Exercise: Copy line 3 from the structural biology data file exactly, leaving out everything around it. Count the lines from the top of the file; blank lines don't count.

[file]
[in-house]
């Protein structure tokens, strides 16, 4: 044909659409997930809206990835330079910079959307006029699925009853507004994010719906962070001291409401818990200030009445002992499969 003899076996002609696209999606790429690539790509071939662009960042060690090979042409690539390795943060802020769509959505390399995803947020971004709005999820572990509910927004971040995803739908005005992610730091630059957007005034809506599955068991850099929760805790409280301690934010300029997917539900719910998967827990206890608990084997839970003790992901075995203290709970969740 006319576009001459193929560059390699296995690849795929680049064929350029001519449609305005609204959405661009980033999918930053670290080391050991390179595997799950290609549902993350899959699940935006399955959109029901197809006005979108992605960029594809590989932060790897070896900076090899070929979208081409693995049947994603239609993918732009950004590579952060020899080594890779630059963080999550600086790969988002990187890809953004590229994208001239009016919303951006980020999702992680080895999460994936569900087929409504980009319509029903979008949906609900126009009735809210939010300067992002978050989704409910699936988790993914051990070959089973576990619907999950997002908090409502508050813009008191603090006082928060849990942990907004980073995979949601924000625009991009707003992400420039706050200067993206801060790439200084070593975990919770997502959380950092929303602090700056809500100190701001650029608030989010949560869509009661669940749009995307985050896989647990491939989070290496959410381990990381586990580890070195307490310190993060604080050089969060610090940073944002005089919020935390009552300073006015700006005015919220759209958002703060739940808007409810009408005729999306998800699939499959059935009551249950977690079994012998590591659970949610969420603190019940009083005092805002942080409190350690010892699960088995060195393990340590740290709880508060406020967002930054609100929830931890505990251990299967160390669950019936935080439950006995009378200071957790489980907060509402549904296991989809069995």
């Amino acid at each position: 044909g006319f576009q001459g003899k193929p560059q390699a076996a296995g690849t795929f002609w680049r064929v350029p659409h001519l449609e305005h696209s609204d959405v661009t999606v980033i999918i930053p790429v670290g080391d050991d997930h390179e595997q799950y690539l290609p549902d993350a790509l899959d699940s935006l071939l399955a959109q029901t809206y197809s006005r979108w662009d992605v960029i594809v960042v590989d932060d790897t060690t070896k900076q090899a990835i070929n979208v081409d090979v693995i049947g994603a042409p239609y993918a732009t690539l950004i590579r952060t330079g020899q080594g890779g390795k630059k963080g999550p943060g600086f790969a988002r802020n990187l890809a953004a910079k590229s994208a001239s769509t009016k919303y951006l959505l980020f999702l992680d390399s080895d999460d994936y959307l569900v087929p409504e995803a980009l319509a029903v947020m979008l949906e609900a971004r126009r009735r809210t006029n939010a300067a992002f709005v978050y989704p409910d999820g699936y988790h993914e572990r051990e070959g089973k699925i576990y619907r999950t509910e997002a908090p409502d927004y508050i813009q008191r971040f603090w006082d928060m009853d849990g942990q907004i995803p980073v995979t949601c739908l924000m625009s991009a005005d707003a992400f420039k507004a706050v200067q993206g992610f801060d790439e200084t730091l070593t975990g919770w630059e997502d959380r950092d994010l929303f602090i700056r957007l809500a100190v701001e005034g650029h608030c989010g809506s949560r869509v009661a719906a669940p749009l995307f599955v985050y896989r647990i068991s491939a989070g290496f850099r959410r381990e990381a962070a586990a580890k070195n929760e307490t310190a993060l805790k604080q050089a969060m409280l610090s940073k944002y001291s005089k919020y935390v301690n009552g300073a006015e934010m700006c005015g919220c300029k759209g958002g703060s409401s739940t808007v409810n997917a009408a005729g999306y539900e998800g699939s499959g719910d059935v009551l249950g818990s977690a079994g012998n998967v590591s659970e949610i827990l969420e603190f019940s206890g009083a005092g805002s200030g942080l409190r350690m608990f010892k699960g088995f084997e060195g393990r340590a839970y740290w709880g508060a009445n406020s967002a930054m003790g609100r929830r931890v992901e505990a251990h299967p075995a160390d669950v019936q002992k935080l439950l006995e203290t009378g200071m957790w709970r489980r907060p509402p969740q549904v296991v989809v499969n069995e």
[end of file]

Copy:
């Amino acid at each position: 044909g006319f576009q001459g003899k193929p560059q390699a076996a296995g690849t795929f002609w680049r064929v350029p659409h001519l449609e305005h696209s609204d959405v661009t999606v980033i999918i930053p790429v670290g080391d050991d997930h390179e595997q799950y690539l290609p549902d993350a790509l899959d699940s935006l071939l399955a959109q029901t809206y197809s006005r979108w662009d992605v960029i594809v960042v590989d932060d790897t060690t070896k900076q090899a990835i070929n979208v081409d090979v693995i049947g994603a042409p239609y993918a732009t690539l950004i590579r952060t330079g020899q080594g890779g390795k630059k963080g999550p943060g600086f790969a988002r802020n990187l890809a953004a910079k590229s994208a001239s769509t009016k919303y951006l959505l980020f999702l992680d390399s080895d999460d994936y959307l569900v087929p409504e995803a980009l319509a029903v947020m979008l949906e609900a971004r126009r009735r809210t006029n939010a300067a992002f709005v978050y989704p409910d999820g699936y988790h993914e572990r051990e070959g089973k699925i576990y619907r999950t509910e997002a908090p409502d927004y508050i813009q008191r971040f603090w006082d928060m009853d849990g942990q907004i995803p980073v995979t949601c739908l924000m625009s991009a005005d707003a992400f420039k507004a706050v200067q993206g992610f801060d790439e200084t730091l070593t975990g919770w630059e997502d959380r950092d994010l929303f602090i700056r957007l809500a100190v701001e005034g650029h608030c989010g809506s949560r869509v009661a719906a669940p749009l995307f599955v985050y896989r647990i068991s491939a989070g290496f850099r959410r381990e990381a962070a586990a580890k070195n929760e307490t310190a993060l805790k604080q050089a969060m409280l610090s940073k944002y001291s005089k919020y935390v301690n009552g300073a006015e934010m700006c005015g919220c300029k759209g958002g703060s409401s739940t808007v409810n997917a009408a005729g999306y539900e998800g699939s499959g719910d059935v009551l249950g818990s977690a079994g012998n998967v590591s659970e949610i827990l969420e603190f019940s206890g009083a005092g805002s200030g942080l409190r350690m608990f010892k699960g088995f084997e060195g393990r340590a839970y740290w709880g508060a009445n406020s967002a930054m003790g609100r929830r931890v992901e505990a251990h299967p075995a160390d669950v019936q002992k935080l439950l006995e203290t009378g200071m957790w709970r489980r907060p509402p969740q549904v296991v989809v499969n069995e």